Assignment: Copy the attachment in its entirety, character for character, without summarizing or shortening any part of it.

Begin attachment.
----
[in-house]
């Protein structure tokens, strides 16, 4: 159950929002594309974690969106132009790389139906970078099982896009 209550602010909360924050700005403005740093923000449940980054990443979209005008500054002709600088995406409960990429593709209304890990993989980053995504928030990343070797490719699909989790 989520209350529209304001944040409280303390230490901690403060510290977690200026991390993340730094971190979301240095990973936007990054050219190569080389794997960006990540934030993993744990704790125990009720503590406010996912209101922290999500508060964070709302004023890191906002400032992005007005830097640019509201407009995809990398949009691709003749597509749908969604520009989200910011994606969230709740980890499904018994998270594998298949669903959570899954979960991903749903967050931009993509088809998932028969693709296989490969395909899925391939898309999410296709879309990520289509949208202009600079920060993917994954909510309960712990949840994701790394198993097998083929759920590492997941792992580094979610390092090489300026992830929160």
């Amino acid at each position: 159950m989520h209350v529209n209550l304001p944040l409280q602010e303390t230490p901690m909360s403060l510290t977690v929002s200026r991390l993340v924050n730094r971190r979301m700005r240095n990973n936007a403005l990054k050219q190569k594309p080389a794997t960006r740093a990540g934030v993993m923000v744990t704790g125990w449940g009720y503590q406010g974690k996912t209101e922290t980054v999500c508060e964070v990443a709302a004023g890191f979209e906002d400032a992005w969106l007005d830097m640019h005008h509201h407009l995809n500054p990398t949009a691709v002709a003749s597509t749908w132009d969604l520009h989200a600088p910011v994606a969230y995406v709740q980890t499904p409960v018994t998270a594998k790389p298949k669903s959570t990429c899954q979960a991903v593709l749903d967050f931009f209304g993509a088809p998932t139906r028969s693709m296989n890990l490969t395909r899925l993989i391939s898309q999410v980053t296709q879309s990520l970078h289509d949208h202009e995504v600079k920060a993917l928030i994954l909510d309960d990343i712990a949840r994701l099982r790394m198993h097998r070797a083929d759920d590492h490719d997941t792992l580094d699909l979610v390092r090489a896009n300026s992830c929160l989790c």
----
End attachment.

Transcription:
[in-house]
């Protein structure tokens, strides 16, 4: 159950929002594309974690969106132009790389139906970078099982896009 209550602010909360924050700005403005740093923000449940980054990443979209005008500054002709600088995406409960990429593709209304890990993989980053995504928030990343070797490719699909989790 989520209350529209304001944040409280303390230490901690403060510290977690200026991390993340730094971190979301240095990973936007990054050219190569080389794997960006990540934030993993744990704790125990009720503590406010996912209101922290999500508060964070709302004023890191906002400032992005007005830097640019509201407009995809990398949009691709003749597509749908969604520009989200910011994606969230709740980890499904018994998270594998298949669903959570899954979960991903749903967050931009993509088809998932028969693709296989490969395909899925391939898309999410296709879309990520289509949208202009600079920060993917994954909510309960712990949840994701790394198993097998083929759920590492997941792992580094979610390092090489300026992830929160």
């Amino acid at each position: 159950m989520h209350v529209n209550l304001p944040l409280q602010e303390t230490p901690m909360s403060l510290t977690v929002s200026r991390l993340v924050n730094r971190r979301m700005r240095n990973n936007a403005l990054k050219q190569k594309p080389a794997t960006r740093a990540g934030v993993m923000v744990t704790g125990w449940g009720y503590q406010g974690k996912t209101e922290t980054v999500c508060e964070v990443a709302a004023g890191f979209e906002d400032a992005w969106l007005d830097m640019h005008h509201h407009l995809n500054p990398t949009a691709v002709a003749s597509t749908w132009d969604l520009h989200a600088p910011v994606a969230y995406v709740q980890t499904p409960v018994t998270a594998k790389p298949k669903s959570t990429c899954q979960a991903v593709l749903d967050f931009f209304g993509a088809p998932t139906r028969s693709m296989n890990l490969t395909r899925l993989i391939s898309q999410v980053t296709q879309s990520l970078h289509d949208h202009e995504v600079k920060a993917l928030i994954l909510d309960d990343i712990a949840r994701l099982r790394m198993h097998r070797a083929d759920d590492h490719d997941t792992l580094d699909l979610v390092r090489a896009n300026s992830c929160l989790c």